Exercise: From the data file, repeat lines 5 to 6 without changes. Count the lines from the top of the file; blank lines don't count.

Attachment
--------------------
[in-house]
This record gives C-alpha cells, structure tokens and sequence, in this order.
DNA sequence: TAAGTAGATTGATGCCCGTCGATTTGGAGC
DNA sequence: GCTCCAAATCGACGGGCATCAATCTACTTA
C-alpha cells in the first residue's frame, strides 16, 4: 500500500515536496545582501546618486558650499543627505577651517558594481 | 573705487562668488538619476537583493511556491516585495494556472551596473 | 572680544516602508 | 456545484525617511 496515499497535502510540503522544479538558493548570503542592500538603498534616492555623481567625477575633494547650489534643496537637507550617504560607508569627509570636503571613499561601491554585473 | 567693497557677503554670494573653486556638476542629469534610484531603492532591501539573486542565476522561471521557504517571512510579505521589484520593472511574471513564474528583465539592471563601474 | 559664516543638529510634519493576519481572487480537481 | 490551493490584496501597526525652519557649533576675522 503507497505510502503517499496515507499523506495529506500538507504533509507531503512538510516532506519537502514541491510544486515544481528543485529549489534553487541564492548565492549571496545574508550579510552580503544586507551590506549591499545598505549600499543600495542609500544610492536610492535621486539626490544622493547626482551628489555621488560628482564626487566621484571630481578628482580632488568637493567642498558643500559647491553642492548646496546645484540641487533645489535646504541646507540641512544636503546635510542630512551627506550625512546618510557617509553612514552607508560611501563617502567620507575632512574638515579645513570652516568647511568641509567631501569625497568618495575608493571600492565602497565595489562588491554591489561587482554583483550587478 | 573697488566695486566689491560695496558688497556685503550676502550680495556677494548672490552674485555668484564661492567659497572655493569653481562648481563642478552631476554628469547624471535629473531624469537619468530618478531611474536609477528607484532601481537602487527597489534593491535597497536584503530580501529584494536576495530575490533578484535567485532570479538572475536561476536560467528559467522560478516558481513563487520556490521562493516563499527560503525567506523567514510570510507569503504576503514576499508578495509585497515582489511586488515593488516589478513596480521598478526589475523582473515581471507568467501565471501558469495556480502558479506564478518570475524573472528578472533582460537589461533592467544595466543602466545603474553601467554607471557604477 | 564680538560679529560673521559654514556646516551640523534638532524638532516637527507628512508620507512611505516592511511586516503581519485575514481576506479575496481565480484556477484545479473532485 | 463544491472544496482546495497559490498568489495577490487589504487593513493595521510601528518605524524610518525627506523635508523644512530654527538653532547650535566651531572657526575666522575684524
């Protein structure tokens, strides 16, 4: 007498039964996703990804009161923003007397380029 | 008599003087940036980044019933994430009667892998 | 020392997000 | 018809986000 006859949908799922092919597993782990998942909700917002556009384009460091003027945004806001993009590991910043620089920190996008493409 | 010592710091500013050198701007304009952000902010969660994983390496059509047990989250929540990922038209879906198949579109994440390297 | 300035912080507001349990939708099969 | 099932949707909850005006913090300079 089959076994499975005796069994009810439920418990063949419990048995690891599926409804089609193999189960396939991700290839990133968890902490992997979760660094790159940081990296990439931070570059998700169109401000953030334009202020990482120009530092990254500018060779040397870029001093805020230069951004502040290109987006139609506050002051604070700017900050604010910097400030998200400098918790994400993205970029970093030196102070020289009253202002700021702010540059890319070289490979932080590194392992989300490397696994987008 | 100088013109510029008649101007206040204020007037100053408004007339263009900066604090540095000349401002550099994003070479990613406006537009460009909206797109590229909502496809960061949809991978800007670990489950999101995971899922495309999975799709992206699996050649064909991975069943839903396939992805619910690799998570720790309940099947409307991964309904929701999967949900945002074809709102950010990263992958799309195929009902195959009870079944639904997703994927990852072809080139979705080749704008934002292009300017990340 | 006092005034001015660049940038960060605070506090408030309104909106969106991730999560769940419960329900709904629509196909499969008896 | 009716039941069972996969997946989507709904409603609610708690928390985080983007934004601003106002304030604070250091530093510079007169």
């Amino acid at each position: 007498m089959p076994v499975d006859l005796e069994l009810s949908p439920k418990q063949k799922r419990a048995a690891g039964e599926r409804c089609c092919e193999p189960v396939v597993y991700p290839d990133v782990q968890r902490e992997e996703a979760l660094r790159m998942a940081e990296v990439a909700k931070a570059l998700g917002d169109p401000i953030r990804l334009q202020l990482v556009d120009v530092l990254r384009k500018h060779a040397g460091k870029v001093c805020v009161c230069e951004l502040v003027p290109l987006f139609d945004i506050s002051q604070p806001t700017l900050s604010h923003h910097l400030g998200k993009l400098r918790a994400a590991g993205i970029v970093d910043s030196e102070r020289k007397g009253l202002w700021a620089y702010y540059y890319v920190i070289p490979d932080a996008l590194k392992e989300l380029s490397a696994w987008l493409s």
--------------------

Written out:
C-alpha cells in the first residue's frame, strides 16, 4: 500500500515536496545582501546618486558650499543627505577651517558594481 | 573705487562668488538619476537583493511556491516585495494556472551596473 | 572680544516602508 | 456545484525617511 496515499497535502510540503522544479538558493548570503542592500538603498534616492555623481567625477575633494547650489534643496537637507550617504560607508569627509570636503571613499561601491554585473 | 567693497557677503554670494573653486556638476542629469534610484531603492532591501539573486542565476522561471521557504517571512510579505521589484520593472511574471513564474528583465539592471563601474 | 559664516543638529510634519493576519481572487480537481 | 490551493490584496501597526525652519557649533576675522 503507497505510502503517499496515507499523506495529506500538507504533509507531503512538510516532506519537502514541491510544486515544481528543485529549489534553487541564492548565492549571496545574508550579510552580503544586507551590506549591499545598505549600499543600495542609500544610492536610492535621486539626490544622493547626482551628489555621488560628482564626487566621484571630481578628482580632488568637493567642498558643500559647491553642492548646496546645484540641487533645489535646504541646507540641512544636503546635510542630512551627506550625512546618510557617509553612514552607508560611501563617502567620507575632512574638515579645513570652516568647511568641509567631501569625497568618495575608493571600492565602497565595489562588491554591489561587482554583483550587478 | 573697488566695486566689491560695496558688497556685503550676502550680495556677494548672490552674485555668484564661492567659497572655493569653481562648481563642478552631476554628469547624471535629473531624469537619468530618478531611474536609477528607484532601481537602487527597489534593491535597497536584503530580501529584494536576495530575490533578484535567485532570479538572475536561476536560467528559467522560478516558481513563487520556490521562493516563499527560503525567506523567514510570510507569503504576503514576499508578495509585497515582489511586488515593488516589478513596480521598478526589475523582473515581471507568467501565471501558469495556480502558479506564478518570475524573472528578472533582460537589461533592467544595466543602466545603474553601467554607471557604477 | 564680538560679529560673521559654514556646516551640523534638532524638532516637527507628512508620507512611505516592511511586516503581519485575514481576506479575496481565480484556477484545479473532485 | 463544491472544496482546495497559490498568489495577490487589504487593513493595521510601528518605524524610518525627506523635508523644512530654527538653532547650535566651531572657526575666522575684524
């Protein structure tokens, strides 16, 4: 007498039964996703990804009161923003007397380029 | 008599003087940036980044019933994430009667892998 | 020392997000 | 018809986000 006859949908799922092919597993782990998942909700917002556009384009460091003027945004806001993009590991910043620089920190996008493409 | 010592710091500013050198701007304009952000902010969660994983390496059509047990989250929540990922038209879906198949579109994440390297 | 300035912080507001349990939708099969 | 099932949707909850005006913090300079 089959076994499975005796069994009810439920418990063949419990048995690891599926409804089609193999189960396939991700290839990133968890902490992997979760660094790159940081990296990439931070570059998700169109401000953030334009202020990482120009530092990254500018060779040397870029001093805020230069951004502040290109987006139609506050002051604070700017900050604010910097400030998200400098918790994400993205970029970093030196102070020289009253202002700021702010540059890319070289490979932080590194392992989300490397696994987008 | 100088013109510029008649101007206040204020007037100053408004007339263009900066604090540095000349401002550099994003070479990613406006537009460009909206797109590229909502496809960061949809991978800007670990489950999101995971899922495309999975799709992206699996050649064909991975069943839903396939992805619910690799998570720790309940099947409307991964309904929701999967949900945002074809709102950010990263992958799309195929009902195959009870079944639904997703994927990852072809080139979705080749704008934002292009300017990340 | 006092005034001015660049940038960060605070506090408030309104909106969106991730999560769940419960329900709904629509196909499969008896 | 009716039941069972996969997946989507709904409603609610708690928390985080983007934004601003106002304030604070250091530093510079007169």